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Journalist Report: 01/31/2013
Melanie Newfield

Life, but not as we know it.

It’s been a consistent convention of science fiction writers that alien life forms look rather like us. Ninety years ago Edgar Rice Burrows’ green-skinned and four-armed Martians walked on two legs, saw through two eyes and spoke through a mouth situated below their nose. As our scientific knowledge increased, we might have expected a more diverse range of alien life but the demands of film and television meant that aliens were generally played by human actors - with large amounts of makeup and prosthetic ears. Many of these aliens were also mammalian, to judge by the distinctive anatomy of alien females on Star Trek at least.
 
As a result, most of us grew up with rather skewed expectations of what would define alien life.

Microbes in a rock
 

In reality, we sometimes have a hard time recognising our fellow life forms on earth. As we travel around cities and suburbs, farms and wild places, we mostly remain oblivious of this fact. But when we go to some of earth’s more extreme environments – the deep ocean, the frozen poles or here in the Utah desert – the definition of “life” confounds our expectations.
 

Petrified wood

 

The Utah desert looks like Mars partly because of the remarkable landforms and partly because it is so barren. Apart from a few plants on the edge of the washes this place appears devoid of life. When you put on your spacesuit and walk across the cold yet parched plain, it’s not hard to imagine that you and your crew are the only known life on the whole planet.
 
But if you know what to look for, there’s abundant life here in this most desolate place.
 
Today we went for an out-of-sim EVA to test the Raman spectrometer – a delicate laser instrument connected to some delicate software on a slightly more robust laptop. We visited a site with petrified wood and fossil shells, in order to test whether the Raman could tell the difference between rocks, fossil life and living things. It’s an important question, because we are yet to either visit Mars or bring any specimens back, so we need to understand the capabilities of our instruments on earth – before we launch them into space.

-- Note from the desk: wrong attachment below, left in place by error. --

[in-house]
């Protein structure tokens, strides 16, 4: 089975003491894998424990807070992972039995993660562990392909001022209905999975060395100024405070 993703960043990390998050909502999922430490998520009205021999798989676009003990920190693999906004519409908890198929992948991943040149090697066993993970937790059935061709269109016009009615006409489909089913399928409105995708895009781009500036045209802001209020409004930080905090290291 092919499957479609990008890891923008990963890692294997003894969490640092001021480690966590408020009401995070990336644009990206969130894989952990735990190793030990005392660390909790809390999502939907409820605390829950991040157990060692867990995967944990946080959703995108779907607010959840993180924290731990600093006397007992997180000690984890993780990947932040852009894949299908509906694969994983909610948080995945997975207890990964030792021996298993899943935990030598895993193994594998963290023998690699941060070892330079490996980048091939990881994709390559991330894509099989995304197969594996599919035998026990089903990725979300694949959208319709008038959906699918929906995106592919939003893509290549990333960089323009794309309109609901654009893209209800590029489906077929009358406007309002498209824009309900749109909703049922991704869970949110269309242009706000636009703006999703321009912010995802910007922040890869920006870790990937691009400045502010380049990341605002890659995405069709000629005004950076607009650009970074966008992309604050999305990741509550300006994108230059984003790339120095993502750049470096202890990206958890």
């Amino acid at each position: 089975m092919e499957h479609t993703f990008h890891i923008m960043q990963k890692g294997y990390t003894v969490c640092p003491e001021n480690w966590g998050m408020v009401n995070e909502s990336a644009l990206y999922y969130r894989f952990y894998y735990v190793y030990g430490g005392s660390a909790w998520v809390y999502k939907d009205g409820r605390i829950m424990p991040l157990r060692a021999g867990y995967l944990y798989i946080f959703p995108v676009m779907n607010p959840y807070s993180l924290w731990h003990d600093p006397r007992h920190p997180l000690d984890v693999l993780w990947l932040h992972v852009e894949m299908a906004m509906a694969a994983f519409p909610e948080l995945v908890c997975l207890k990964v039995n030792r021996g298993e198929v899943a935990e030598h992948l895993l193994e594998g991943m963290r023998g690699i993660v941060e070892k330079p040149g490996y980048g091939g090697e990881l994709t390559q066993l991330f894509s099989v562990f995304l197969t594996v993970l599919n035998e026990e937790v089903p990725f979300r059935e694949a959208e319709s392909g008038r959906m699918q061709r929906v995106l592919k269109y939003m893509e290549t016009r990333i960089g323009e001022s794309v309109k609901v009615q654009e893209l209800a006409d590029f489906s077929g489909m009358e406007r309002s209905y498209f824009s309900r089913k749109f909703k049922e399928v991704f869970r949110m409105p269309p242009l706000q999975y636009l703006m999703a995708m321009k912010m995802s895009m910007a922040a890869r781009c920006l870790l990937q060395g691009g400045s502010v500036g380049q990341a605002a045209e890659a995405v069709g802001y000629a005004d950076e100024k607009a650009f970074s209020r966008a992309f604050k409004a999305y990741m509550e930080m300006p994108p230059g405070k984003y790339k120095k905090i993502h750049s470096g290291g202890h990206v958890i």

We found a great spot, with sandstone, mudstone, ice, petrified wood and some fossil shells that looked to me exactly like the kinds of things I’ve dug up at the beach, except that they actually date from the Jurassic. So they are more than 165 million years old. The Raman behaved itself, which was a delight after the battle with the Rover on Tuesday, and we got readings from a good range of rocks and fossils. When it came to testing living things, there were various plants scattered around the streambed, but there were some far more cryptic life forms to be found as well.

Surveying an old river bed
 

We set the Raman up, and I proceeded to do what I always to, look around for plants. I spotted the prickly pear cactus and the tamarisks, but I was looking for other things. A slab of conglomerate rock, with multicoloured pebbles through it, had a strange black patch in a little crevice. It looked like just another bit of the rock, but it was alive – a tiny patch of lichen. Once we knew it was there, we suddenly saw lots of patches of lichen. And so we tested the Raman on the it.
 
Lichen is one of the classic life forms of extreme environments. On barren and exposed mountain peaks the rocks are colourful with lichen communities. On the chilly rocks of Ross Island in Antarctica tiny splashes of yellow on the rock are just about as lush as it gets. On baking bare lava, lichens can be found making themselves at home. And there are plenty of lichens around MDRS if you look closely.
 
There are other obscure forms of life in the desert here. At the base of a steep rocky slope, there was some strange mud with a somewhat bubbled surface. There’s lots of that around, and it is mostly caused by repeated freezing and thawing. But this was different. Touch it, and it doesn’t feel right. It just feels alive, squishy and slightly slimy, like dirt but held together by tiny threads. It’s called a cryptobiotic crust, and it’s a diverse community of different microbes that burst into life when there’s water then shrivels away as the water disappears. Most of us just walk by, or destructively trample over, these amazing life forms without ever knowing they are there.

Using the Raman spectrometer

If we have such a hard time recognising life on earth, that raises a slightly disturbing question about the search for life on Mars. If a rover roved on by some Martian life, would we even notice it? We know enough not to expect four-armed green humanoids, but do we have the technology – and the imagination – to find it, if it is there? It’s going to take a few days to analyse the results from our tests with the Raman, but when we do, we will be a little closer to answering that question.

 

ENDS.

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